Thirdly, and most importantly, while the ruling concluded a website itself is not a “place of public accommodation,” many businesses which own websites still are. The Eleventh Circuit ruling left open the possibility that a website could violate Title III of the ADA if it creates an “intangible barrier” that prevents a person with a disability from fully and equally enjoying “the goods, services, facilities, privileges, advantages or accommodations” of a place of public accommodation, such as a credit union. The court determined that Winn-Dixie’s website did not create an intangible barrier to the full and equal enjoyment of the goods, services and facilities of Winn-Dixie’s physical stores because the website only provided users with the ability to select coupons and to refill prescriptions. In other words, even if the website had been accessible, persons with disabilities would still need to visit Winn-Dixie’s physical locations to purchase goods. The court noted that the limited utility of the website — such as the fact that it did not offer users the ability to buy goods or services online — was a factor in its decision.
Not all courts are in agreement on the topic. The Ninth Circuit Court of Appeals, with jurisdiction in California, Alaska, Arizona, and Hawaii, considered the issue of Title III’s application to websites and mobile apps in 2019, in a case where Domino’s Pizza was the plaintiff. The court determined that a website or mobile app could be viewed as an “auxiliary aid and service” of a place of public accommodation, and that failure to make the website or mobile app accessible could be a violation of Title III. The Ninth Circuit also considered the utility of the website. Because the Domino’s website and mobile app facilitates access to their food and services — such as by allowing users to order food through the website without ever needing to physically visit a Domino’s restaurant — the court found that Title III did apply to the website and app.
How This Impacts Credit Unions
Many credit union websites and mobile apps offer the same products and services that a member could receive in-person at a branch. Some credit union members conduct their banking activities entirely through the credit union website or app without physically visiting a branch location.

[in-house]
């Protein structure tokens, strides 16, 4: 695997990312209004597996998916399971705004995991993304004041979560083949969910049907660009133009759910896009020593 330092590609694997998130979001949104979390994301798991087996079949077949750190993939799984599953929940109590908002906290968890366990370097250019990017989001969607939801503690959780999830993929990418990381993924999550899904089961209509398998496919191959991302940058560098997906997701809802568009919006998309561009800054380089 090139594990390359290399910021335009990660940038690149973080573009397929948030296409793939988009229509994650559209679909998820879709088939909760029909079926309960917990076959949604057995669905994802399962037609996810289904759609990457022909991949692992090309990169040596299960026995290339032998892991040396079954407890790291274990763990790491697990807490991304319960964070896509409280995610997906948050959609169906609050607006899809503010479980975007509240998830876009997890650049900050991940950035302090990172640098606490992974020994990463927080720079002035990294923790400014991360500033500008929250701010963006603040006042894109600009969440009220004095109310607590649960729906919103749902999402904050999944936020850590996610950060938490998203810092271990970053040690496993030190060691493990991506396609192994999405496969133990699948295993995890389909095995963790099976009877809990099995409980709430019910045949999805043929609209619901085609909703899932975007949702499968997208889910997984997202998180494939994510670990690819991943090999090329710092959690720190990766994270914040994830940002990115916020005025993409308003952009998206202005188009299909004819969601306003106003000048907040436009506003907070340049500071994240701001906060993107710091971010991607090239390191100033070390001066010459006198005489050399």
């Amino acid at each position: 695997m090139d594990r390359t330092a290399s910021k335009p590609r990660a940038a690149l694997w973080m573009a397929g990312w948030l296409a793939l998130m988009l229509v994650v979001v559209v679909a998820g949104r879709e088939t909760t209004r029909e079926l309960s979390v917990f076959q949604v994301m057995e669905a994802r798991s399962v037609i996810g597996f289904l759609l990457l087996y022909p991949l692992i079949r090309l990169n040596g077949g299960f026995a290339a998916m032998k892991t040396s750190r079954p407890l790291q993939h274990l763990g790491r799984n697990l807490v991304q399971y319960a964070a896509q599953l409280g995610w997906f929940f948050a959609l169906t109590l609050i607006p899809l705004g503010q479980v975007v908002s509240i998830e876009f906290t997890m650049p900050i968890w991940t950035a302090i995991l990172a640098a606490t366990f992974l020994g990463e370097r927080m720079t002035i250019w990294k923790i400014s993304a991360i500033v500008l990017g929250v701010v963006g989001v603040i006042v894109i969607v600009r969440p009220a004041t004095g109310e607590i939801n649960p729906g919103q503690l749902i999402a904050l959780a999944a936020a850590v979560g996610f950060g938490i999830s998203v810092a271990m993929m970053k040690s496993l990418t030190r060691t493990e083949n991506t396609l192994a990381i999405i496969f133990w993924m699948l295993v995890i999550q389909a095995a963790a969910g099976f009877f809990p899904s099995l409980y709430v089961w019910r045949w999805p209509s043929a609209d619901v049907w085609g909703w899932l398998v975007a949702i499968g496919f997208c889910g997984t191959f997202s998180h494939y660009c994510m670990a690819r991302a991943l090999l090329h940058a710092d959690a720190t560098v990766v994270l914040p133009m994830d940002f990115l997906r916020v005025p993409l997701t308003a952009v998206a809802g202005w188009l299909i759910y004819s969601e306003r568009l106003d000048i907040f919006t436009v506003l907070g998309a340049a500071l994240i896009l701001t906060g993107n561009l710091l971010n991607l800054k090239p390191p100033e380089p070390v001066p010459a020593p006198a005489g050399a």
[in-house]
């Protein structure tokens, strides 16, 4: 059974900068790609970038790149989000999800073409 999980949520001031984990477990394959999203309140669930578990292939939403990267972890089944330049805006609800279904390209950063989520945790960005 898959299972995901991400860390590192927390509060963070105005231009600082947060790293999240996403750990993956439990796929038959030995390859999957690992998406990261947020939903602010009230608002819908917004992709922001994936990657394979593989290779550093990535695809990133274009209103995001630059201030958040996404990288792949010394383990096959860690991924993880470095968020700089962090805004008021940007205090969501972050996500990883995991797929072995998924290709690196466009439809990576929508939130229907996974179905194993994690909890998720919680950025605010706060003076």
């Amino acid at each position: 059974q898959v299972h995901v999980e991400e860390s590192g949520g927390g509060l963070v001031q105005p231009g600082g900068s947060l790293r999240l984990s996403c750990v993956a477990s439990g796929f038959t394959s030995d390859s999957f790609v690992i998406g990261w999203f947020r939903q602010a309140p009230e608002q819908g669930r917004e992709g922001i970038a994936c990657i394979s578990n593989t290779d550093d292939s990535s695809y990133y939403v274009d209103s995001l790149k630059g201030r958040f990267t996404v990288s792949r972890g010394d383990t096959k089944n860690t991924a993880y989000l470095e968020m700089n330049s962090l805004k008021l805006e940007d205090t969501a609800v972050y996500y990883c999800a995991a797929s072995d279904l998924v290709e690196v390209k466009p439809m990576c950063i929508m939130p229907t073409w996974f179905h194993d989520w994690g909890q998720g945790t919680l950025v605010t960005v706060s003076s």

Meanwhile, many credit unions have already taken steps to ensure their websites are accessible to those with visual impairments as credit unions are generally committed to assisting all members. Doing so would not only be a great member service to any members with disabilities, but it could also mitigate ADA litigation and compliance risk. Finding ways to assist those with disabilities can not only limit ADA risk, but, perhaps more importantly, is reflective of credit unions’ commitment to serving all members. NAFCU and its members strongly support the protections set forth under the ADA but believe these efforts are best achieved through clear guidance and standards for website compliance, not through meritless and costly lawsuits. The association will continue to seek clarity for credit unions.
Credit unions may want to take steps to make their websites and mobile apps as accessible as possible to individuals with disabilities. Sometimes, this includes considering private industry guidelines for website accessibility, such as the Website Content Accessibility Guidelines 2.1 from W3C. While not a regulatory requirement, some courts have pointed to these kinds of industry standards as a way for websites to be accessible.
Nick St. John is regulatory compliance counsel for NAFCU.